Honors | Ideas & Experience II
H212 | 21689 | Norm Furniss

TuTh 2:30-3:45pm

The general aim of all our H212 seminars (quoting from the Honors
College Catalogue) is to “study some of the sources of our modern
mentality and discover how the great writers from the Enlightenment
to the present have shaped our views.” This is a goal worthy of life
long learning, which is one reason being the Instructor of the
seminar is an exciting intellectual experience. To give focus to our
efforts here, we will orient our work around the ideas given primacy
in our Declaration of Independence: “We  hold these truths to be
self-evident, that all men are endowed by their creator with certain
inalienable rights, that among these are Life, Liberty, and the
Pursuit of Happiness.”

We will take up these ideas in a different order: first, “liberty”;
then “life”; finally “the pursuit of happiness.” Our investigations
conclude by considering the idea and state of “happiness” in
relation to the ideas of liberty and life. What does “happiness”
mean to each of us? What do our “liberty” and “life” writers have to
say on the subject? How is “happiness” best “pursued”?


The reading in this seminar is accessible but not easy. No apologies
here; effective reading of challenging texts is an important skill
which these seminars are meant to foster. As is also appropriate for
Honors seminars, we will pay close attention to what “great writers”
have to say. I also should note that our reading is “front loaded;”
our last reading assignment is due November 16. I have found that
there are sound pedagogical reasons for this approach, which I will
outline at our first meeting.

Mill, On Liberty; Montaigne, Essays; and Darwin, On the Origin of
Species are available for purchase at the IMU Bookstore. For Darwin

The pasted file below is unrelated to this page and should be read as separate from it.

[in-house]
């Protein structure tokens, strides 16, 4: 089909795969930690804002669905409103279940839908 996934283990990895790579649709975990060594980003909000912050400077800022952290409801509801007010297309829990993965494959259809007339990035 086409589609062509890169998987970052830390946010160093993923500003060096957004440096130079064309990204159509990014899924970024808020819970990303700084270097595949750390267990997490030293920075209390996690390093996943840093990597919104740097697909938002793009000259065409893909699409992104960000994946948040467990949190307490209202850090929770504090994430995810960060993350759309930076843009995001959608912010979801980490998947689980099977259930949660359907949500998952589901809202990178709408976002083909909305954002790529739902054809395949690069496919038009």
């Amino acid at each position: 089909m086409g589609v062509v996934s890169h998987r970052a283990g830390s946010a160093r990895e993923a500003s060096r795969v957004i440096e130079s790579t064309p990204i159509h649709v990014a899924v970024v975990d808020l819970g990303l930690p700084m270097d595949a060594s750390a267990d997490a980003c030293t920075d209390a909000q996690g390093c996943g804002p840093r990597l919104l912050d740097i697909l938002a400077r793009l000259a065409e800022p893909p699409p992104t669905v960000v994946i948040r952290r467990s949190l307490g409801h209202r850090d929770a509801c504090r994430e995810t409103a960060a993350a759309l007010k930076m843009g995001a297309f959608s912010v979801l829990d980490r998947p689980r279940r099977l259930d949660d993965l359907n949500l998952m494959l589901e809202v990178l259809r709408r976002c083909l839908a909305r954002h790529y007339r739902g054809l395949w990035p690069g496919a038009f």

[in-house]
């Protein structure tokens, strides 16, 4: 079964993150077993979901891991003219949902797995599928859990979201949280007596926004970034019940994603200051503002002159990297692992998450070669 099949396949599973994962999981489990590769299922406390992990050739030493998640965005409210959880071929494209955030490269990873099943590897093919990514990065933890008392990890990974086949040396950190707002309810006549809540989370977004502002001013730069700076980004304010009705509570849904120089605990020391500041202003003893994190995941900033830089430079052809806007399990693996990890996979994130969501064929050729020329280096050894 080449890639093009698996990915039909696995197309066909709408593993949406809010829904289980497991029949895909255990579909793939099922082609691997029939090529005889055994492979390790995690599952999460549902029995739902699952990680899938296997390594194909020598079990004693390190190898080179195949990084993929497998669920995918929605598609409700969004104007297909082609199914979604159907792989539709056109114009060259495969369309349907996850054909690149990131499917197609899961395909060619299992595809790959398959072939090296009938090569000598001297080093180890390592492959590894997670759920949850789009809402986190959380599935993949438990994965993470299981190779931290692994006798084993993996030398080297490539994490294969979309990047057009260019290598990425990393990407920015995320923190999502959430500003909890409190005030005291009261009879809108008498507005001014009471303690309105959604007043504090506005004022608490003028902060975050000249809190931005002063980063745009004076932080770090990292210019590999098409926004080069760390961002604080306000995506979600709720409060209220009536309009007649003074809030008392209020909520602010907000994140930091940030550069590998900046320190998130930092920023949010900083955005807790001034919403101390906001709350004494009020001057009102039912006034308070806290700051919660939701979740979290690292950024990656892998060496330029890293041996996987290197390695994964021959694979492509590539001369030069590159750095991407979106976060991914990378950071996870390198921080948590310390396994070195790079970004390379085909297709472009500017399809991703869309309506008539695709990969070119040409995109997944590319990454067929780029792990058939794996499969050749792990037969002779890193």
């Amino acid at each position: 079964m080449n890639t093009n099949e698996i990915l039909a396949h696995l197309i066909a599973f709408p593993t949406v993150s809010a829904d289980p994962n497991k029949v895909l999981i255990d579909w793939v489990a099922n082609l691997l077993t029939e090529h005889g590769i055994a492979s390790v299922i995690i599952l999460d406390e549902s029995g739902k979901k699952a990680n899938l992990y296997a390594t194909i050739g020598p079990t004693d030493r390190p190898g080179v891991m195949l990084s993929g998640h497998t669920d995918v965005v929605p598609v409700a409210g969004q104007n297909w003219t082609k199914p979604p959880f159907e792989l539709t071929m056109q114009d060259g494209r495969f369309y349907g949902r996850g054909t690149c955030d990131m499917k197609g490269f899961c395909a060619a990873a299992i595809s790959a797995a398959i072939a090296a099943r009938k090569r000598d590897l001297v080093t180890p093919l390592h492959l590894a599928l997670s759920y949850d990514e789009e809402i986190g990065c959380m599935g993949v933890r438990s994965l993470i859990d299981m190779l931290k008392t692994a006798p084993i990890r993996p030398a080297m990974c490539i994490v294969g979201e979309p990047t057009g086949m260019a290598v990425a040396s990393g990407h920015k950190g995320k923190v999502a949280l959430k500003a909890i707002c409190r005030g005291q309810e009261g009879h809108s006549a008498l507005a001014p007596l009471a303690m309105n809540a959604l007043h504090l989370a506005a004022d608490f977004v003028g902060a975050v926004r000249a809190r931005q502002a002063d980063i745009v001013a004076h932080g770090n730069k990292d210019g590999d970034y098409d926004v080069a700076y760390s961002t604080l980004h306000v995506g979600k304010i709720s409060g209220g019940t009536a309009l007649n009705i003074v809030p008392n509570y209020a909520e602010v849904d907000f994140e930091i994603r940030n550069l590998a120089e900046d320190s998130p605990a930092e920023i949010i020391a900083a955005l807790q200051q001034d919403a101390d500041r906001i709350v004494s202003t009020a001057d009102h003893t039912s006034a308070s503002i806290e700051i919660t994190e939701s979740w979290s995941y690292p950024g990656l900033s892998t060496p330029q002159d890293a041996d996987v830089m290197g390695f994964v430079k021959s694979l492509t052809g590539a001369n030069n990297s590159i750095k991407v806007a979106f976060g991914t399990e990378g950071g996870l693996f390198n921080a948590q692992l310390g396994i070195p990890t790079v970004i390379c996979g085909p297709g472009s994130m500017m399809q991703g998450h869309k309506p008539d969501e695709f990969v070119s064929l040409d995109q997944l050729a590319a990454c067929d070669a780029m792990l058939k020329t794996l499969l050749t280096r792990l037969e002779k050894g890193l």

make sure you get the Harvard edition. Other readings, as indicated
in the Class Schedule, are on “e reserve” (E), the web (W), or they
will be handed out in class (H).


In my view all of our seminar work should aim to further what the
German/English Sociologist Karl Mannheim called “democratic
education.” For Mannheim, “democratic education” involves “learning
the essential things and taking a definite stand.” This combination
is both necessary and not easy to achieve. And especially in courses
that aim to “study some of the sources of our modern mentality”,
learning “facts” apart from context and relevance is sterile, while
expressing uninformed opinions is vacuous.

There are four specific assignments. The first is to come to the
seminar prepared to discuss the readings and associated issues. The
second (“learn the essential things”) is to take two examinations,
one on October 26, the second on November 30. These examinations are
not cumulative; there is no final examination. The third assignment
(“taking a definite stand”) is to write a series of two page papers
on issues arising from our readings and discussions. There are six
possibilities; each seminar member will write on four. Topics are
given at the end of the Class Schedule. People writing papers will
lead the discussion of the issue. The final assignment encourages
more original thought. We have set aside time for “Reflections” on
our ideas of liberty, life, and happiness. Each seminar member will
write a 3-5 page paper on happiness, and a 3-5 page paper on either
of the other two ideas. These papers are to be grounded in your
engagement with the readings and associated discussion. They are not
to be based on “research,” especially on the web. All papers must be
turned in on the days they are due.


I have come to see “grading” as at least as much a tool for learning
as it is a means of assessment. We will discuss implications in
class. Formally, your grade will be computed on the following basis:
Participation, 10%; Examinations, 15% each; Issues Papers, 30%
total; Reflections papers, 30% total. Your final grade can never be
lower than this average. Under a number of conditions we will
outline in class, your final grade could be higher.